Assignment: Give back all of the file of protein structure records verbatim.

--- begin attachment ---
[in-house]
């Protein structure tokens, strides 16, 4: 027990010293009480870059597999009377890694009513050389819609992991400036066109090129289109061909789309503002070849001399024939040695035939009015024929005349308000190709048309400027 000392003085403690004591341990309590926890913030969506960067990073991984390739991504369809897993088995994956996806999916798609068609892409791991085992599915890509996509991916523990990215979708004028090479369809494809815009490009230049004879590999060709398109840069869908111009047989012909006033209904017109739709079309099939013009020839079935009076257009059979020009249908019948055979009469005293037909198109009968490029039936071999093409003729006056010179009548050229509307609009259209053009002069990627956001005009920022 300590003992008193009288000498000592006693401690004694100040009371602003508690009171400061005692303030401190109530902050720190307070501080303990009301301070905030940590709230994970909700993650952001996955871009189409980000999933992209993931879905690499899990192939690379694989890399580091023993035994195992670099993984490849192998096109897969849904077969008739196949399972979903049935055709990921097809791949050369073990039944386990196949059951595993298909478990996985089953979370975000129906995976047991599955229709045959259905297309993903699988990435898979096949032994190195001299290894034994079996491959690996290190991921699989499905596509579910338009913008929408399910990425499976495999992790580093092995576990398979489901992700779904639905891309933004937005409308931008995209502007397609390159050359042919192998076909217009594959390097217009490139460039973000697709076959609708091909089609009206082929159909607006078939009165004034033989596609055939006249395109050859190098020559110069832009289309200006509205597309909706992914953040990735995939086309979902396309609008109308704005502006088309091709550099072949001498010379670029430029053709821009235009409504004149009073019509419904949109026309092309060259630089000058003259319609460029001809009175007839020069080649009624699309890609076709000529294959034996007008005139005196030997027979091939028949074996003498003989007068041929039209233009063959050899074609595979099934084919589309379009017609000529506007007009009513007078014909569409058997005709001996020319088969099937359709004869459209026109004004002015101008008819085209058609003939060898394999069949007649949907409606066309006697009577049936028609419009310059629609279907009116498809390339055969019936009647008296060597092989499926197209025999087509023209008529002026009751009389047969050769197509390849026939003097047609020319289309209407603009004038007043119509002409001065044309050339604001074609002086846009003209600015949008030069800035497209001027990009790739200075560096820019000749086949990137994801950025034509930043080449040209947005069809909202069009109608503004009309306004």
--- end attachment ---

[in-house]
């Protein structure tokens, strides 16, 4: 027990010293009480870059597999009377890694009513050389819609992991400036066109090129289109061909789309503002070849001399024939040695035939009015024929005349308000190709048309400027 000392003085403690004591341990309590926890913030969506960067990073991984390739991504369809897993088995994956996806999916798609068609892409791991085992599915890509996509991916523990990215979708004028090479369809494809815009490009230049004879590999060709398109840069869908111009047989012909006033209904017109739709079309099939013009020839079935009076257009059979020009249908019948055979009469005293037909198109009968490029039936071999093409003729006056010179009548050229509307609009259209053009002069990627956001005009920022 300590003992008193009288000498000592006693401690004694100040009371602003508690009171400061005692303030401190109530902050720190307070501080303990009301301070905030940590709230994970909700993650952001996955871009189409980000999933992209993931879905690499899990192939690379694989890399580091023993035994195992670099993984490849192998096109897969849904077969008739196949399972979903049935055709990921097809791949050369073990039944386990196949059951595993298909478990996985089953979370975000129906995976047991599955229709045959259905297309993903699988990435898979096949032994190195001299290894034994079996491959690996290190991921699989499905596509579910338009913008929408399910990425499976495999992790580093092995576990398979489901992700779904639905891309933004937005409308931008995209502007397609390159050359042919192998076909217009594959390097217009490139460039973000697709076959609708091909089609009206082929159909607006078939009165004034033989596609055939006249395109050859190098020559110069832009289309200006509205597309909706992914953040990735995939086309979902396309609008109308704005502006088309091709550099072949001498010379670029430029053709821009235009409504004149009073019509419904949109026309092309060259630089000058003259319609460029001809009175007839020069080649009624699309890609076709000529294959034996007008005139005196030997027979091939028949074996003498003989007068041929039209233009063959050899074609595979099934084919589309379009017609000529506007007009009513007078014909569409058997005709001996020319088969099937359709004869459209026109004004002015101008008819085209058609003939060898394999069949007649949907409606066309006697009577049936028609419009310059629609279907009116498809390339055969019936009647008296060597092989499926197209025999087509023209008529002026009751009389047969050769197509390849026939003097047609020319289309209407603009004038007043119509002409001065044309050339604001074609002086846009003209600015949008030069800035497209001027990009790739200075560096820019000749086949990137994801950025034509930043080449040209947005069809909202069009109608503004009309306004």